Monday, March 29, 2010

Love: How to Train Your Dragon

I'll admit it, when it comes to animated features, I tend to pre-judge a little bit.  A decade or so of experience and observation based research has dictated that Pixar is the go to production company for your computer generated animation and Dreamworks is their competition only in dollar signs, not in quality.  The diffenece, in my eyes, is that Disney/Pixar generally makes stories built to last and targeted at anyone with a pulse.  They're emotionally complex, easily relatable, and don't go for the cheap laughs.  Dreamworks, on the other hand, tends to go exclusively for the cheap laughs.  In the past, films dropped on the public from Dreamworks animation have played out essentially as goofy concept comedies with big name stars in the voice roles and layers or layers of pop cultural refences thrown in as a "hey, you" for the adults.  They're bright, poppy, and amusing, but don't resonate.  Few outside the K thru 8 set will tell you that Bee Movie or Over the Hedge is a classic, and the next generation won't even get the majority of the jokes in Shrek 2
Of course, there's a market for what Dreamworks has typically produced, albeit a temporary one. This is part of the Hollywood pecking order, and they're filling in the brainless fun bracket while Pixar busies itself winning Academy Awards. Yet, it seems Dreamworks has been trying. They're putting in the effort. The vibrant Kung Fu Panda was, animation wise, a step in the right direction. Last year, while they struck out with the abyssmally juvenile Madagascar 2, they also made the surprisingly charming Monsters vs. Aliens. While these were improvements, they were not triumphs. Which is why it is perhaps somewhat miraculous that their latest effort, the goofily (poorly) titled How to Train Your Dragon is just maybe the best film the company has ever released.  For once, Dreamworks has made a movie for kids where the battles don't recall The Matrix and the jokes aren't hand me downs from some poor entertainment television attempt at satire. That's worthy of applause all on its own, yet past that Dragons is a legitimately entertaining tale filled with enough action and drama to captivate kids and adults alike.
Based on a book by Cressida Cowell, How to Train Your Dragon follows Hiccup Horrendous Haddock III (Jay Baruchel), a young Viking who isn't living up to his father's expectations.  He's scrawny and clumsy, causing accidents and living very much in his own head.  The problem is twofold: 1. Hiccup's dad is tribe leader Stoik (Gerard Butler) and 2.the village of Berk has a bit of a dragon infestation, being uncoordinated is a serious health hazard.  As can be expected, one thing leads to another and Hiccup winds up learning far more about the reptilian pests than any Viking before him.  He bonds with the beasts.  He is the dragon whisperer.  Yet, dragons are the enemies of his race, and this sort of behavior is frowned upon in the extreme.  The themes are simple and universal.  The story transcends its simplistic fantasy construct to become a tale of intergenerational understanding and openmindedness.  It's about moving forward, being different, and having that be ok.  It's a simple message, one that you've seen repeated a million times in children's cinema, but this one.....this one has dragons.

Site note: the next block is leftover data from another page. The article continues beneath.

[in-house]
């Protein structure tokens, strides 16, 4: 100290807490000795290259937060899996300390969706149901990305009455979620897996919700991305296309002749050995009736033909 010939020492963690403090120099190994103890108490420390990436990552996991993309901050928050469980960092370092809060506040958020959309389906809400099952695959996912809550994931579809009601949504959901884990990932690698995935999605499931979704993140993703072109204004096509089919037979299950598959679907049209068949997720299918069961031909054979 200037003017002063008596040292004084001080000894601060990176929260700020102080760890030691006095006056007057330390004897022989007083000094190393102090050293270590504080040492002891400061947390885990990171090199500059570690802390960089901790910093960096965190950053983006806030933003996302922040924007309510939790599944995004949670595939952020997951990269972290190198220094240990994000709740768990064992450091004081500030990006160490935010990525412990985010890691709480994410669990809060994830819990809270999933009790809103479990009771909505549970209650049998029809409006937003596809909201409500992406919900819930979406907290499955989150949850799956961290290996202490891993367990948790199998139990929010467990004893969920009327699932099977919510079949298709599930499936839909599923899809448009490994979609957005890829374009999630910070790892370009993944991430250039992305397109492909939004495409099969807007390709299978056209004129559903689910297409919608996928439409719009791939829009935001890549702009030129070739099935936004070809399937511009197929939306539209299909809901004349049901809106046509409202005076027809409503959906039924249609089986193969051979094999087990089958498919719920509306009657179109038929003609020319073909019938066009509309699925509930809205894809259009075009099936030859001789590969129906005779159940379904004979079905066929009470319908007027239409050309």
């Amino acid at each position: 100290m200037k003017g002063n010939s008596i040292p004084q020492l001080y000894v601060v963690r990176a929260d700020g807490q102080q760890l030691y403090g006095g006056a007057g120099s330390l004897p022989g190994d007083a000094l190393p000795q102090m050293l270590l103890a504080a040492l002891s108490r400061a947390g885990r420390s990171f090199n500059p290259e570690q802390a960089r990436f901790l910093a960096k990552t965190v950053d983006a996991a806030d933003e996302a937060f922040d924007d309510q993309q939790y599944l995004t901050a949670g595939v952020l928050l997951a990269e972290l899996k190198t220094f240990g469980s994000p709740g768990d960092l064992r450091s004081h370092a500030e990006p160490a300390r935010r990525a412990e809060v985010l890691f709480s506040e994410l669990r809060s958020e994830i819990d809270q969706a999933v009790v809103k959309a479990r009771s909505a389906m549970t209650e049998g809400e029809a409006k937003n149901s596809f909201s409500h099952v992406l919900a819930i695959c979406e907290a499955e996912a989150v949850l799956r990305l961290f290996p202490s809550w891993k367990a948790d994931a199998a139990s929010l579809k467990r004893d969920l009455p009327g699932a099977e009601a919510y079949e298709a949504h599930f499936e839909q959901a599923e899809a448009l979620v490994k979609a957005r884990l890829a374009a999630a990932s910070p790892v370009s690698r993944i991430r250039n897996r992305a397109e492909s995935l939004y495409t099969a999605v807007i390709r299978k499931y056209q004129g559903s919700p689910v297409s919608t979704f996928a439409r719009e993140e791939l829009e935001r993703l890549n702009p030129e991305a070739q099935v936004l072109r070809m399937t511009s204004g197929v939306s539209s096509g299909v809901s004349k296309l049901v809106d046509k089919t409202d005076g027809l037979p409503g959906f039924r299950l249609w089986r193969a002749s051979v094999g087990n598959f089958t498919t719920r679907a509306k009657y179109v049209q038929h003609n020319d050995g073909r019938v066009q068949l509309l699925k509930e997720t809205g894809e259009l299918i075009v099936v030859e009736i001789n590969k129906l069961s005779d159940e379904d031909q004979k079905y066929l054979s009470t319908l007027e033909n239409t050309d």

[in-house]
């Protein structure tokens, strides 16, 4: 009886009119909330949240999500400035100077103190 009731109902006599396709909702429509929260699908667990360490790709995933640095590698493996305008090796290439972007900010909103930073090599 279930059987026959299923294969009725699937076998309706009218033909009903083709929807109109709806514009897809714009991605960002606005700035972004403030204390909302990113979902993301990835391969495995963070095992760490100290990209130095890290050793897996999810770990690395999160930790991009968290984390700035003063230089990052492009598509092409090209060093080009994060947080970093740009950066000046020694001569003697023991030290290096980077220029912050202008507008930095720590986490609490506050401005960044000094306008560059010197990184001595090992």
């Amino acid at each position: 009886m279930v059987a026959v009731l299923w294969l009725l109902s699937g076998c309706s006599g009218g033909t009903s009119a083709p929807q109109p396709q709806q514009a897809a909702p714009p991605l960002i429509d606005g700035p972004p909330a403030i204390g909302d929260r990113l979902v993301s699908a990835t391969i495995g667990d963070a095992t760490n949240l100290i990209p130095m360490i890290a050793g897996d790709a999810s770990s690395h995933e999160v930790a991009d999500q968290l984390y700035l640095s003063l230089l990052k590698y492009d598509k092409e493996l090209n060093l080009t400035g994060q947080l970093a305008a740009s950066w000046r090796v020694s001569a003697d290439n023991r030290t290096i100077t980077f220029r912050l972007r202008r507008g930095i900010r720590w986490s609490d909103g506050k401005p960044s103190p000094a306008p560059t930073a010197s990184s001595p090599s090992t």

There can be little doubt that the dragons will be the main attraction for most theatergoers.  Everybody loves a creature with character, and the dragons have that in abundance.  The writing/directing team behind How to Train Your Dragon was previously responsible for Disney's minor gem Lilo & Stitch, and that past is evident in Toothless, the quirky, cat-eyed jet black beast young Hiccup befriends. Toothless will undoubtedly, for many people, become the film's selling point.  You'll walk out of the theater wanting one just like him.  That's just the kind of creature he is.  But, apart from that, the scenes between Toothless and Hiccup are also where the film truly finds its footing.  Using a lack of dialogue to positive effect, Hiccup's character gains quite a bit of depth during the scenes for which the film's title is most applicable.  Their interaction, far outside of the raucous Viking village displays of Hiccup's inate awkwardness, uses simple methods to establish a sincerity that keeps the viewer emotionally invested.  This is a quality Dreamworks has long failed to understand, often opting to keep their characters mouthy or precocious instead of allowing them to be perceived as potentially quite fragile.
How to Train Your Dragon represents a milestone for Dreamworks.  It's the closest they've ever come to a Pixar film, yet remains clever in its own right.  While the premise has a storybook simplicity, it offers enough action, heart, and organic feeling 3D aerial sequences to make it a scaled back triumph and bring a smile to even the most cynical amongst us. Suprisingly delightful, Dragons offers up a maturity in animation style and substance that's as exciting as it is just plain fun. 

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